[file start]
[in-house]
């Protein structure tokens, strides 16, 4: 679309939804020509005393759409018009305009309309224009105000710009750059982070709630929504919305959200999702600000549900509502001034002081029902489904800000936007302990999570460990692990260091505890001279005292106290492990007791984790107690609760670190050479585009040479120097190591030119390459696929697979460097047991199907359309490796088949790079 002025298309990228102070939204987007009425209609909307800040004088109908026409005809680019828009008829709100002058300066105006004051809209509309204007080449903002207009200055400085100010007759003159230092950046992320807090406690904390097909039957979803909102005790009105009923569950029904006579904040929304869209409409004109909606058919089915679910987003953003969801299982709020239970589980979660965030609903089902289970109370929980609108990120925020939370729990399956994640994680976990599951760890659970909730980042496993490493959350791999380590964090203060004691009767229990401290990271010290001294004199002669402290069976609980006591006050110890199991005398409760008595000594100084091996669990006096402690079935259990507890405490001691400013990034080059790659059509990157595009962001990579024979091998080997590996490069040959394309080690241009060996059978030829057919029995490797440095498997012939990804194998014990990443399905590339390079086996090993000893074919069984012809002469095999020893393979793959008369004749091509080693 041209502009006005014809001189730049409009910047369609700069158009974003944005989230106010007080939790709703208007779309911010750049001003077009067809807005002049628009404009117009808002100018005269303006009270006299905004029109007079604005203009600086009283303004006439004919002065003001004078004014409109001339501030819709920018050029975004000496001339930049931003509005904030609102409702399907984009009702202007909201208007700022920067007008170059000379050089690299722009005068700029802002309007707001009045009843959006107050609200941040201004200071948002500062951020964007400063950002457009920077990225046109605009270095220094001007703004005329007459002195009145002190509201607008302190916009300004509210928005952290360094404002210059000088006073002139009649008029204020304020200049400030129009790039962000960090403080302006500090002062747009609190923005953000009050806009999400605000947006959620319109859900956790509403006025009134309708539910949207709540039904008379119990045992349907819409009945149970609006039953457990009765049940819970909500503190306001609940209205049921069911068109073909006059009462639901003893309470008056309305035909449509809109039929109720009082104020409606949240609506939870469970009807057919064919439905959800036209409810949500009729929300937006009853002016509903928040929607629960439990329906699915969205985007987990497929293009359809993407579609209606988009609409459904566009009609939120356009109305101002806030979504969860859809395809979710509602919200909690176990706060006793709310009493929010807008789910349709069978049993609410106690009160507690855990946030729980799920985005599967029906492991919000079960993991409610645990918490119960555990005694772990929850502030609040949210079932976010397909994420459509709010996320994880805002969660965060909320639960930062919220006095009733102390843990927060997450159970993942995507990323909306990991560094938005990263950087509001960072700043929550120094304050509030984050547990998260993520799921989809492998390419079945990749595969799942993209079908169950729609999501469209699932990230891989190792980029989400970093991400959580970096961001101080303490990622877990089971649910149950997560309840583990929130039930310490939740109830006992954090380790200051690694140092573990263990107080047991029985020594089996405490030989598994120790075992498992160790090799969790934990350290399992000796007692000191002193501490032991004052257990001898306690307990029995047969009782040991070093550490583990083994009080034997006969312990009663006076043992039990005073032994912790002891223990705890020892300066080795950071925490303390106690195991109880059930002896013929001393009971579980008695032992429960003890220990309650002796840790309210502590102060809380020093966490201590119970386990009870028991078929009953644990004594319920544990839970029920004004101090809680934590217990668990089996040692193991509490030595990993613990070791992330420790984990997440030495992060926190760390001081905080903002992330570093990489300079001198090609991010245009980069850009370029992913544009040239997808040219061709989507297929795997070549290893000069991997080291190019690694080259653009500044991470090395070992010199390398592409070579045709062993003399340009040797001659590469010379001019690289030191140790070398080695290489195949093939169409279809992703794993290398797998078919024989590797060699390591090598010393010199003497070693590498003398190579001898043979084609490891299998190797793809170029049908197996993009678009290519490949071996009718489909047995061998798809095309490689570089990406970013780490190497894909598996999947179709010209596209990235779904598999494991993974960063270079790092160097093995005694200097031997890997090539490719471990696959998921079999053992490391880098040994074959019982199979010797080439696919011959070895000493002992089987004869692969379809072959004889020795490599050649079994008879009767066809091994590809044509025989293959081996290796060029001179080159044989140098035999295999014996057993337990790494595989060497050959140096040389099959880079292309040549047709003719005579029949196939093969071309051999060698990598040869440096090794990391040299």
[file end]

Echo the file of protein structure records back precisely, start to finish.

[in-house]
């Protein structure tokens, strides 16, 4: 679309939804020509005393759409018009305009309309224009105000710009750059982070709630929504919305959200999702600000549900509502001034002081029902489904800000936007302990999570460990692990260091505890001279005292106290492990007791984790107690609760670190050479585009040479120097190591030119390459696929697979460097047991199907359309490796088949790079 002025298309990228102070939204987007009425209609909307800040004088109908026409005809680019828009008829709100002058300066105006004051809209509309204007080449903002207009200055400085100010007759003159230092950046992320807090406690904390097909039957979803909102005790009105009923569950029904006579904040929304869209409409004109909606058919089915679910987003953003969801299982709020239970589980979660965030609903089902289970109370929980609108990120925020939370729990399956994640994680976990599951760890659970909730980042496993490493959350791999380590964090203060004691009767229990401290990271010290001294004199002669402290069976609980006591006050110890199991005398409760008595000594100084091996669990006096402690079935259990507890405490001691400013990034080059790659059509990157595009962001990579024979091998080997590996490069040959394309080690241009060996059978030829057919029995490797440095498997012939990804194998014990990443399905590339390079086996090993000893074919069984012809002469095999020893393979793959008369004749091509080693 041209502009006005014809001189730049409009910047369609700069158009974003944005989230106010007080939790709703208007779309911010750049001003077009067809807005002049628009404009117009808002100018005269303006009270006299905004029109007079604005203009600086009283303004006439004919002065003001004078004014409109001339501030819709920018050029975004000496001339930049931003509005904030609102409702399907984009009702202007909201208007700022920067007008170059000379050089690299722009005068700029802002309007707001009045009843959006107050609200941040201004200071948002500062951020964007400063950002457009920077990225046109605009270095220094001007703004005329007459002195009145002190509201607008302190916009300004509210928005952290360094404002210059000088006073002139009649008029204020304020200049400030129009790039962000960090403080302006500090002062747009609190923005953000009050806009999400605000947006959620319109859900956790509403006025009134309708539910949207709540039904008379119990045992349907819409009945149970609006039953457990009765049940819970909500503190306001609940209205049921069911068109073909006059009462639901003893309470008056309305035909449509809109039929109720009082104020409606949240609506939870469970009807057919064919439905959800036209409810949500009729929300937006009853002016509903928040929607629960439990329906699915969205985007987990497929293009359809993407579609209606988009609409459904566009009609939120356009109305101002806030979504969860859809395809979710509602919200909690176990706060006793709310009493929010807008789910349709069978049993609410106690009160507690855990946030729980799920985005599967029906492991919000079960993991409610645990918490119960555990005694772990929850502030609040949210079932976010397909994420459509709010996320994880805002969660965060909320639960930062919220006095009733102390843990927060997450159970993942995507990323909306990991560094938005990263950087509001960072700043929550120094304050509030984050547990998260993520799921989809492998390419079945990749595969799942993209079908169950729609999501469209699932990230891989190792980029989400970093991400959580970096961001101080303490990622877990089971649910149950997560309840583990929130039930310490939740109830006992954090380790200051690694140092573990263990107080047991029985020594089996405490030989598994120790075992498992160790090799969790934990350290399992000796007692000191002193501490032991004052257990001898306690307990029995047969009782040991070093550490583990083994009080034997006969312990009663006076043992039990005073032994912790002891223990705890020892300066080795950071925490303390106690195991109880059930002896013929001393009971579980008695032992429960003890220990309650002796840790309210502590102060809380020093966490201590119970386990009870028991078929009953644990004594319920544990839970029920004004101090809680934590217990668990089996040692193991509490030595990993613990070791992330420790984990997440030495992060926190760390001081905080903002992330570093990489300079001198090609991010245009980069850009370029992913544009040239997808040219061709989507297929795997070549290893000069991997080291190019690694080259653009500044991470090395070992010199390398592409070579045709062993003399340009040797001659590469010379001019690289030191140790070398080695290489195949093939169409279809992703794993290398797998078919024989590797060699390591090598010393010199003497070693590498003398190579001898043979084609490891299998190797793809170029049908197996993009678009290519490949071996009718489909047995061998798809095309490689570089990406970013780490190497894909598996999947179709010209596209990235779904598999494991993974960063270079790092160097093995005694200097031997890997090539490719471990696959998921079999053992490391880098040994074959019982199979010797080439696919011959070895000493002992089987004869692969379809072959004889020795490599050649079994008879009767066809091994590809044509025989293959081996290796060029001179080159044989140098035999295999014996057993337990790494595989060497050959140096040389099959880079292309040549047709003719005579029949196939093969071309051999060698990598040869440096090794990391040299």